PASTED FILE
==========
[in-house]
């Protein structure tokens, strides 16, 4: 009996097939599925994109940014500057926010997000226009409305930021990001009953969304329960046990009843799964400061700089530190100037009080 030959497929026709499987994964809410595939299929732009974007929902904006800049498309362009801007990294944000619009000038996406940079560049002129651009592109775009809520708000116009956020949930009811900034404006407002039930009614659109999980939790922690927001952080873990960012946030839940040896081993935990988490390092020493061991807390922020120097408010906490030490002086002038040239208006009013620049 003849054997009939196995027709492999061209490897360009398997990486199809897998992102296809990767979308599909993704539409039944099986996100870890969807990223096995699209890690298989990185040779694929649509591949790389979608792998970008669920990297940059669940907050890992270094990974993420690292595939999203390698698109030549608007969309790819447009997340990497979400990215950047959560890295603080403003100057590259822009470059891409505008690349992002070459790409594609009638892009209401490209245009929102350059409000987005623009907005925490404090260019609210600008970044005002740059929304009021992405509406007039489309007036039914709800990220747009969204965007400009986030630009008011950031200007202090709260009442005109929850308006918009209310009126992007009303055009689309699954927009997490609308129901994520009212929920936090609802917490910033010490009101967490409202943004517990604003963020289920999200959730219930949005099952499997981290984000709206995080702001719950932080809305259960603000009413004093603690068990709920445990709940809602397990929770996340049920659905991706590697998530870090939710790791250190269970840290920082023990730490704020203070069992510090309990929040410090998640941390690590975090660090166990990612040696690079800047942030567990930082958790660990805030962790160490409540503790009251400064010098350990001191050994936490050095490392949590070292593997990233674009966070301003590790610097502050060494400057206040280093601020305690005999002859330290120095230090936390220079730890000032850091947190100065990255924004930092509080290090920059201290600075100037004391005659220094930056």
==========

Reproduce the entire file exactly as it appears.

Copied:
[in-house]
């Protein structure tokens, strides 16, 4: 009996097939599925994109940014500057926010997000226009409305930021990001009953969304329960046990009843799964400061700089530190100037009080 030959497929026709499987994964809410595939299929732009974007929902904006800049498309362009801007990294944000619009000038996406940079560049002129651009592109775009809520708000116009956020949930009811900034404006407002039930009614659109999980939790922690927001952080873990960012946030839940040896081993935990988490390092020493061991807390922020120097408010906490030490002086002038040239208006009013620049 003849054997009939196995027709492999061209490897360009398997990486199809897998992102296809990767979308599909993704539409039944099986996100870890969807990223096995699209890690298989990185040779694929649509591949790389979608792998970008669920990297940059669940907050890992270094990974993420690292595939999203390698698109030549608007969309790819447009997340990497979400990215950047959560890295603080403003100057590259822009470059891409505008690349992002070459790409594609009638892009209401490209245009929102350059409000987005623009907005925490404090260019609210600008970044005002740059929304009021992405509406007039489309007036039914709800990220747009969204965007400009986030630009008011950031200007202090709260009442005109929850308006918009209310009126992007009303055009689309699954927009997490609308129901994520009212929920936090609802917490910033010490009101967490409202943004517990604003963020289920999200959730219930949005099952499997981290984000709206995080702001719950932080809305259960603000009413004093603690068990709920445990709940809602397990929770996340049920659905991706590697998530870090939710790791250190269970840290920082023990730490704020203070069992510090309990929040410090998640941390690590975090660090166990990612040696690079800047942030567990930082958790660990805030962790160490409540503790009251400064010098350990001191050994936490050095490392949590070292593997990233674009966070301003590790610097502050060494400057206040280093601020305690005999002859330290120095230090936390220079730890000032850091947190100065990255924004930092509080290090920059201290600075100037004391005659220094930056």